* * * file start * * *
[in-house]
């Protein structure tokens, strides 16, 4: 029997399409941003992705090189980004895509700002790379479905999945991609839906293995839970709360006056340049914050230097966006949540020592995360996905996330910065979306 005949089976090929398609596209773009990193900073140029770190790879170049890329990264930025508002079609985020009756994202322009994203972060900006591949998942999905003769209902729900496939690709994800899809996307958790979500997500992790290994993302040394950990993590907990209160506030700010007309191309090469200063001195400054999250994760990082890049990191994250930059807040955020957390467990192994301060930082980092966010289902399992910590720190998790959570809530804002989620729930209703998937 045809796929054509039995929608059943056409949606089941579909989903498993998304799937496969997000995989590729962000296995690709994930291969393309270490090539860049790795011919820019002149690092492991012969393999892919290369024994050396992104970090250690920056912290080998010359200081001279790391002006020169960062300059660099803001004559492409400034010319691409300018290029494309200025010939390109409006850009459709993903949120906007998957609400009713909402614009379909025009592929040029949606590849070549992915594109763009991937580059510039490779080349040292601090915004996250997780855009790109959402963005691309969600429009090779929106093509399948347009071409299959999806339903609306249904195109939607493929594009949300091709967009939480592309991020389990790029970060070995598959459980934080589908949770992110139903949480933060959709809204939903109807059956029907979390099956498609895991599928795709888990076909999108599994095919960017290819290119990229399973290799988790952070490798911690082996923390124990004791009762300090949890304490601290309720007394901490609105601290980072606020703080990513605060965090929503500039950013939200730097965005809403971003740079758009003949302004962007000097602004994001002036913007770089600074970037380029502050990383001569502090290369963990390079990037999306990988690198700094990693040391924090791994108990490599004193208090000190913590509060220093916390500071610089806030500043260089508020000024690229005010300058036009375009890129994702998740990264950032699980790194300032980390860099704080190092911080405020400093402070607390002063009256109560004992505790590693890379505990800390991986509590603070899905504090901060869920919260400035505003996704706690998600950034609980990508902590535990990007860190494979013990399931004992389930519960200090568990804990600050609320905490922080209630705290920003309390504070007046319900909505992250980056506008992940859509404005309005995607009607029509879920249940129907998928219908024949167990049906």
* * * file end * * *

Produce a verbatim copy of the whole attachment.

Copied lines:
[in-house]
């Protein structure tokens, strides 16, 4: 029997399409941003992705090189980004895509700002790379479905999945991609839906293995839970709360006056340049914050230097966006949540020592995360996905996330910065979306 005949089976090929398609596209773009990193900073140029770190790879170049890329990264930025508002079609985020009756994202322009994203972060900006591949998942999905003769209902729900496939690709994800899809996307958790979500997500992790290994993302040394950990993590907990209160506030700010007309191309090469200063001195400054999250994760990082890049990191994250930059807040955020957390467990192994301060930082980092966010289902399992910590720190998790959570809530804002989620729930209703998937 045809796929054509039995929608059943056409949606089941579909989903498993998304799937496969997000995989590729962000296995690709994930291969393309270490090539860049790795011919820019002149690092492991012969393999892919290369024994050396992104970090250690920056912290080998010359200081001279790391002006020169960062300059660099803001004559492409400034010319691409300018290029494309200025010939390109409006850009459709993903949120906007998957609400009713909402614009379909025009592929040029949606590849070549992915594109763009991937580059510039490779080349040292601090915004996250997780855009790109959402963005691309969600429009090779929106093509399948347009071409299959999806339903609306249904195109939607493929594009949300091709967009939480592309991020389990790029970060070995598959459980934080589908949770992110139903949480933060959709809204939903109807059956029907979390099956498609895991599928795709888990076909999108599994095919960017290819290119990229399973290799988790952070490798911690082996923390124990004791009762300090949890304490601290309720007394901490609105601290980072606020703080990513605060965090929503500039950013939200730097965005809403971003740079758009003949302004962007000097602004994001002036913007770089600074970037380029502050990383001569502090290369963990390079990037999306990988690198700094990693040391924090791994108990490599004193208090000190913590509060220093916390500071610089806030500043260089508020000024690229005010300058036009375009890129994702998740990264950032699980790194300032980390860099704080190092911080405020400093402070607390002063009256109560004992505790590693890379505990800390991986509590603070899905504090901060869920919260400035505003996704706690998600950034609980990508902590535990990007860190494979013990399931004992389930519960200090568990804990600050609320905490922080209630705290920003309390504070007046319900909505992250980056506008992940859509404005309005995607009607029509879920249940129907998928219908024949167990049906």